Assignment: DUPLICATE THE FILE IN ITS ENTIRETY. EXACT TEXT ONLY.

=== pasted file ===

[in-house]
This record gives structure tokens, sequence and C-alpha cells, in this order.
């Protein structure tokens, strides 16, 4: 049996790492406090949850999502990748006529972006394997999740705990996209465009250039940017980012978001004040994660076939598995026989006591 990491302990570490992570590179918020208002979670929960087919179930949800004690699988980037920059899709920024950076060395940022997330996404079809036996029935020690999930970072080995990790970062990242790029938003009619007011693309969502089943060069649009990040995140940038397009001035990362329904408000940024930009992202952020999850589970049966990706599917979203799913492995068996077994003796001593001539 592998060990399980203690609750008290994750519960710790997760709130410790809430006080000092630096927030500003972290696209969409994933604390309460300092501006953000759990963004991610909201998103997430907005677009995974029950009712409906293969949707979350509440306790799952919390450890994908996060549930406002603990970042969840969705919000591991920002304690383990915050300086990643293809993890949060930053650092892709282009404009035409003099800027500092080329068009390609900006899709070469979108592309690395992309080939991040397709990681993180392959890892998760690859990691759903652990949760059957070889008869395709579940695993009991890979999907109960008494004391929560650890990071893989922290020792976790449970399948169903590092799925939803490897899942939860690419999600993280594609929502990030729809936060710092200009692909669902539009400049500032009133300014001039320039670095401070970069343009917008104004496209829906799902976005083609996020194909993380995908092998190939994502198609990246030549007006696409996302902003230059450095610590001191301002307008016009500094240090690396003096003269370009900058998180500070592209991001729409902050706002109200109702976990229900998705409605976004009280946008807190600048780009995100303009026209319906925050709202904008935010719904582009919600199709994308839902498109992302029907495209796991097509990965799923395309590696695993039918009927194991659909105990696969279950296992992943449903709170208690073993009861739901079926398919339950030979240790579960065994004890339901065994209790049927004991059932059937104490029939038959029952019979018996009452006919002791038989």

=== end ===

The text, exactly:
[in-house]
This record gives structure tokens, sequence and C-alpha cells, in this order.
């Protein structure tokens, strides 16, 4: 049996790492406090949850999502990748006529972006394997999740705990996209465009250039940017980012978001004040994660076939598995026989006591 990491302990570490992570590179918020208002979670929960087919179930949800004690699988980037920059899709920024950076060395940022997330996404079809036996029935020690999930970072080995990790970062990242790029938003009619007011693309969502089943060069649009990040995140940038397009001035990362329904408000940024930009992202952020999850589970049966990706599917979203799913492995068996077994003796001593001539 592998060990399980203690609750008290994750519960710790997760709130410790809430006080000092630096927030500003972290696209969409994933604390309460300092501006953000759990963004991610909201998103997430907005677009995974029950009712409906293969949707979350509440306790799952919390450890994908996060549930406002603990970042969840969705919000591991920002304690383990915050300086990643293809993890949060930053650092892709282009404009035409003099800027500092080329068009390609900006899709070469979108592309690395992309080939991040397709990681993180392959890892998760690859990691759903652990949760059957070889008869395709579940695993009991890979999907109960008494004391929560650890990071893989922290020792976790449970399948169903590092799925939803490897899942939860690419999600993280594609929502990030729809936060710092200009692909669902539009400049500032009133300014001039320039670095401070970069343009917008104004496209829906799902976005083609996020194909993380995908092998190939994502198609990246030549007006696409996302902003230059450095610590001191301002307008016009500094240090690396003096003269370009900058998180500070592209991001729409902050706002109200109702976990229900998705409605976004009280946008807190600048780009995100303009026209319906925050709202904008935010719904582009919600199709994308839902498109992302029907495209796991097509990965799923395309590696695993039918009927194991659909105990696969279950296992992943449903709170208690073993009861739901079926398919339950030979240790579960065994004890339901065994209790049927004991059932059937104490029939038959029952019979018996009452006919002791038989």